According to Michael Mussa;
Economic growth has recently slowed across much of the world economy following stronger-than-expected performance during the first quarter of 2008. The net result is likely to be that on a year-over year basis, global real GDP growth for 2008 will be only slightly below the 3.8 percent forecast last April. For 2009, however, growth now looks likely to decelerate to slightly below 3.5 percent rather than accelerate to 4 percent.
Meanwhile, the broad upsurge in commodity prices of earlier this year has been largely if not completely reversed. In particular, the price for light sweet crude has fallen back from a peak of almost $150 per barrel to about $100 per barrel but is still above the $80 per barrel price of late 2007. Recent sharp declines in commodity prices will help to bring down headline inflation rates, at least for a while, although core inflation rates will likely remain uncomfortably high in a number of countries. In some emerging-market countries, where policies have remained lax, inflation will continue to be a critical problem.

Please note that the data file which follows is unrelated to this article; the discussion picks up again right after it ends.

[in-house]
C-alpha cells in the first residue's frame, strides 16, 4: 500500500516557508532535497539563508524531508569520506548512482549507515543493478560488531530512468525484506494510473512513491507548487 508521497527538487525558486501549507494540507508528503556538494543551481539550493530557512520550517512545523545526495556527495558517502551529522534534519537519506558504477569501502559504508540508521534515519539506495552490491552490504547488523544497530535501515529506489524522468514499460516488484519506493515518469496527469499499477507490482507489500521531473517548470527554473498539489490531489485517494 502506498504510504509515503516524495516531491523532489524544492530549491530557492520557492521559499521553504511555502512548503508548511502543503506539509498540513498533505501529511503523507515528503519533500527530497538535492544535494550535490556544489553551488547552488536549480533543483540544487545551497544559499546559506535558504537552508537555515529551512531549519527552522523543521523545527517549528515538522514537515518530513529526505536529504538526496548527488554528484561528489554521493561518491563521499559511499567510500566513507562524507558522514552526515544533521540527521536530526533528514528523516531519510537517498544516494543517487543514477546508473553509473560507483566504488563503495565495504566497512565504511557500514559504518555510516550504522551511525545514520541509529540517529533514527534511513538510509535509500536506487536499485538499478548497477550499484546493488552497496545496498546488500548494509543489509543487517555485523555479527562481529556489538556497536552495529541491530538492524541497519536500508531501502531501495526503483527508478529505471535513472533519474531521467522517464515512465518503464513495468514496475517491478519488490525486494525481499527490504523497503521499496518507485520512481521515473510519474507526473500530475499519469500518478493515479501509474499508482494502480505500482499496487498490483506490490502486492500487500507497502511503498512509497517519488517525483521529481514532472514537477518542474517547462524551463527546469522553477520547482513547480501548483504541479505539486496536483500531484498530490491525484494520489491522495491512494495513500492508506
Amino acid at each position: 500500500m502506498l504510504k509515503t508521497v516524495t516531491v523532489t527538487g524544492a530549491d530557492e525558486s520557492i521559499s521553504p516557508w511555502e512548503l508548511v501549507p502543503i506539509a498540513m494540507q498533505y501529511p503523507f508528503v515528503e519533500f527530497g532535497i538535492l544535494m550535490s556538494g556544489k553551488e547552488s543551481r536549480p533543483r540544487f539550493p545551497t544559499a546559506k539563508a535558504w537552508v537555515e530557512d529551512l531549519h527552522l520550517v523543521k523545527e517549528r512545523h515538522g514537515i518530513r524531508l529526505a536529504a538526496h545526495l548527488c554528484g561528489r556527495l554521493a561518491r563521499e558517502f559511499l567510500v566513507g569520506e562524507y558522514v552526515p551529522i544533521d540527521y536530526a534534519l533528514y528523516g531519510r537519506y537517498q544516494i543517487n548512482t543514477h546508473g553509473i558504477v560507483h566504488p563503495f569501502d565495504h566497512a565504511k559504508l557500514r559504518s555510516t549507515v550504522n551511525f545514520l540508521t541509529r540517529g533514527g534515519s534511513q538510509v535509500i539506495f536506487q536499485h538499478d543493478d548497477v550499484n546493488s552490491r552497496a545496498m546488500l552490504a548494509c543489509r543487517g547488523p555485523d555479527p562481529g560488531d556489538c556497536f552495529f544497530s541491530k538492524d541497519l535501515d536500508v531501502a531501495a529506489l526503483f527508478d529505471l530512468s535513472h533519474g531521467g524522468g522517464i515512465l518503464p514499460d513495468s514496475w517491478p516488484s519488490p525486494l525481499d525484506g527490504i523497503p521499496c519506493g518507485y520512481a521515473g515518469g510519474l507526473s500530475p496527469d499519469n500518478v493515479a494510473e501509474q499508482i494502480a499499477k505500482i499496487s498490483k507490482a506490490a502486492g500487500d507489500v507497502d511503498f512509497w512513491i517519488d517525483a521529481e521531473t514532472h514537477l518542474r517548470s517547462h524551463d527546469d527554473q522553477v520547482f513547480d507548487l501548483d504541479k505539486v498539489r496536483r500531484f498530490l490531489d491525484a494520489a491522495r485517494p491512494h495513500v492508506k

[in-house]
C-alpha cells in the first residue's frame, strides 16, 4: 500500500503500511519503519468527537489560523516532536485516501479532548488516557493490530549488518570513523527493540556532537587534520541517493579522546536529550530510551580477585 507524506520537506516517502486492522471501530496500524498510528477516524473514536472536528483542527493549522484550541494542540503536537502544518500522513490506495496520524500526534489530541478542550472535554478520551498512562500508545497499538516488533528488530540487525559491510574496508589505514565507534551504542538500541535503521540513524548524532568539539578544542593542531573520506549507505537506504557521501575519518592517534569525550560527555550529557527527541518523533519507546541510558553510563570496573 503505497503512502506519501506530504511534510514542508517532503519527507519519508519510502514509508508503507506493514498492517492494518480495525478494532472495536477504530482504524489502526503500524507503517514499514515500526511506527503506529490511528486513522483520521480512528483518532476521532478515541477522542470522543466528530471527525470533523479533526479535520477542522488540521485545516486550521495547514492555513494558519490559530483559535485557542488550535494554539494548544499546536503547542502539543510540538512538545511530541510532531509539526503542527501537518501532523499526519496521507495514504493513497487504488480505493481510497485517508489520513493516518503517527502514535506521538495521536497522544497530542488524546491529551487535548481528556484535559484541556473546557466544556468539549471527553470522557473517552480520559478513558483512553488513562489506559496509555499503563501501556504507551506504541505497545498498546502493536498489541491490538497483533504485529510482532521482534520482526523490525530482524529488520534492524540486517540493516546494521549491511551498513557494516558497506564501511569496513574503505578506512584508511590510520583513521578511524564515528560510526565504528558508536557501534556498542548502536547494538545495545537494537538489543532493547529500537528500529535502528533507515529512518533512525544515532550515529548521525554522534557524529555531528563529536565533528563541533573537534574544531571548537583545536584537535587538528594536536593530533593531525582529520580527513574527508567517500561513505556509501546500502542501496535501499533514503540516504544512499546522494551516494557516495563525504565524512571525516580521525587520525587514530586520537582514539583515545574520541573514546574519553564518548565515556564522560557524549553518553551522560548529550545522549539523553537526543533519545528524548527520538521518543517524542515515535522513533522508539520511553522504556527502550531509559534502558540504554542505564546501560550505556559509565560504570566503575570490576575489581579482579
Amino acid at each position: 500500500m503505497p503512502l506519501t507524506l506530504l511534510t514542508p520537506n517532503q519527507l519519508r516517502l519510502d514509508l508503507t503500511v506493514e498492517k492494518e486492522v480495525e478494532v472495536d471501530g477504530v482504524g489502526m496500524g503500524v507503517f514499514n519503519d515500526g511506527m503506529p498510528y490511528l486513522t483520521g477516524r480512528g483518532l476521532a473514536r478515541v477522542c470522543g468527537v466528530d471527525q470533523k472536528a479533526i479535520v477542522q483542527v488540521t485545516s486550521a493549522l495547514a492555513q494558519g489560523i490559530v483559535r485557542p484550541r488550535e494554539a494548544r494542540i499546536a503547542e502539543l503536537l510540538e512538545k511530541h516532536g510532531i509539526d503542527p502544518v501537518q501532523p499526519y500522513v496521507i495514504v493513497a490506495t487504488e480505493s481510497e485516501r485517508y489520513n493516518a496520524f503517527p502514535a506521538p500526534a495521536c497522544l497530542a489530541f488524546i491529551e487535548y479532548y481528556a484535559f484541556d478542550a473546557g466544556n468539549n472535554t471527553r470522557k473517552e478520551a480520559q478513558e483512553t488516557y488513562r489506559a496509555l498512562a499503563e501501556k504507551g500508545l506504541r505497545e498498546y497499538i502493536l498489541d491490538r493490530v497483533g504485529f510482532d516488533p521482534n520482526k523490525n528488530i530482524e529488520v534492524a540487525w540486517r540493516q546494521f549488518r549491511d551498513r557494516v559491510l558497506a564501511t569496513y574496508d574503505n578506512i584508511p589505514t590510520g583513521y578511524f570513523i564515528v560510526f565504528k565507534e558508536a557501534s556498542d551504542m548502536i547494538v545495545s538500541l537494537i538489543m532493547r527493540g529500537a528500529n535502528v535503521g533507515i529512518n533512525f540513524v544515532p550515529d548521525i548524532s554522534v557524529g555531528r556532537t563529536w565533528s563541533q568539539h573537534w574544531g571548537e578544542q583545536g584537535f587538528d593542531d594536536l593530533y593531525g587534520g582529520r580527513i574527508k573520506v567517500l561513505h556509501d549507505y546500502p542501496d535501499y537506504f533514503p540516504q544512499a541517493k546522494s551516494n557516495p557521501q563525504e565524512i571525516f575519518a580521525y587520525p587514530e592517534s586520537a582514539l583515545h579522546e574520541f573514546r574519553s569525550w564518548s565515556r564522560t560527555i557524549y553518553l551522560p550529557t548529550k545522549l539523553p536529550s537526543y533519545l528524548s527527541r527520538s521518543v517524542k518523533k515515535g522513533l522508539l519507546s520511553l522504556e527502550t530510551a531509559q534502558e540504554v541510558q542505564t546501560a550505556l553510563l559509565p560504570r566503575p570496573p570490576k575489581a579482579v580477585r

Thus, looking to the rest of 2008 and to 2009, the world economy will experience mild stagflation. World real GDP growth (on the basis of the International Monetary Fund’s World Economic Outlook [WEO]) will be significantly below the 4¾ percent average annual rate achieved from 2004 through 2007 but meaningfully above the 2½ percent rate that marks the borderline of global recession.1 World consumer price inflation (measured on a 12-month basis) will fall below the recent high of over 6 percent but remain above 4 percent through 2009. Economic policies, therefore, will generally face the dual challenges of ensuring that inflation returns to acceptable rates within reasonable time horizons and of guarding against unnecessarily deep and prolonged slowdowns in output growth.
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